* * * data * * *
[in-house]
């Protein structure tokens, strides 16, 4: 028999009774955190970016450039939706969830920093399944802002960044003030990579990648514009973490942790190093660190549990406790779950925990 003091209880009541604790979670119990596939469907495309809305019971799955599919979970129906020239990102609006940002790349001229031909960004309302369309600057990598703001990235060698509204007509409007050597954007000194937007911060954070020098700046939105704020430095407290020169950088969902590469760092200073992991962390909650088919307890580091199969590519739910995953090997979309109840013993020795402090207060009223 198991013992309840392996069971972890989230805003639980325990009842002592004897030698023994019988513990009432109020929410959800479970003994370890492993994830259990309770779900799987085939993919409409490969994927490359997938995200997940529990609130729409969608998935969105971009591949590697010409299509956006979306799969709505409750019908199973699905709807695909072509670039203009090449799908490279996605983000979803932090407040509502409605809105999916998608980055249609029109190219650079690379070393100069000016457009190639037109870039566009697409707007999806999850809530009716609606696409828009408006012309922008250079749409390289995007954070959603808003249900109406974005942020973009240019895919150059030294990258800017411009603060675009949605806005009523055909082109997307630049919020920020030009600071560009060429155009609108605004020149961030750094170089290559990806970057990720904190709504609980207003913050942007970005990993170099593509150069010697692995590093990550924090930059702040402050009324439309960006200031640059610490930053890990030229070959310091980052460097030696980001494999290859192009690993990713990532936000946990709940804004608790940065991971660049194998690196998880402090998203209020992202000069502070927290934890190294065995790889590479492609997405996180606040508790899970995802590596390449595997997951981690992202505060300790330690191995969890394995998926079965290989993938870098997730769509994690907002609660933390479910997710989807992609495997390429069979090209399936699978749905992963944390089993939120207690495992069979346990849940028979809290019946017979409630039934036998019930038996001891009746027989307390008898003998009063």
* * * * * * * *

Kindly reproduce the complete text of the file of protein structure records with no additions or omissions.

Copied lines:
[in-house]
């Protein structure tokens, strides 16, 4: 028999009774955190970016450039939706969830920093399944802002960044003030990579990648514009973490942790190093660190549990406790779950925990 003091209880009541604790979670119990596939469907495309809305019971799955599919979970129906020239990102609006940002790349001229031909960004309302369309600057990598703001990235060698509204007509409007050597954007000194937007911060954070020098700046939105704020430095407290020169950088969902590469760092200073992991962390909650088919307890580091199969590519739910995953090997979309109840013993020795402090207060009223 198991013992309840392996069971972890989230805003639980325990009842002592004897030698023994019988513990009432109020929410959800479970003994370890492993994830259990309770779900799987085939993919409409490969994927490359997938995200997940529990609130729409969608998935969105971009591949590697010409299509956006979306799969709505409750019908199973699905709807695909072509670039203009090449799908490279996605983000979803932090407040509502409605809105999916998608980055249609029109190219650079690379070393100069000016457009190639037109870039566009697409707007999806999850809530009716609606696409828009408006012309922008250079749409390289995007954070959603808003249900109406974005942020973009240019895919150059030294990258800017411009603060675009949605806005009523055909082109997307630049919020920020030009600071560009060429155009609108605004020149961030750094170089290559990806970057990720904190709504609980207003913050942007970005990993170099593509150069010697692995590093990550924090930059702040402050009324439309960006200031640059610490930053890990030229070959310091980052460097030696980001494999290859192009690993990713990532936000946990709940804004608790940065991971660049194998690196998880402090998203209020992202000069502070927290934890190294065995790889590479492609997405996180606040508790899970995802590596390449595997997951981690992202505060300790330690191995969890394995998926079965290989993938870098997730769509994690907002609660933390479910997710989807992609495997390429069979090209399936699978749905992963944390089993939120207690495992069979346990849940028979809290019946017979409630039934036998019930038996001891009746027989307390008898003998009063």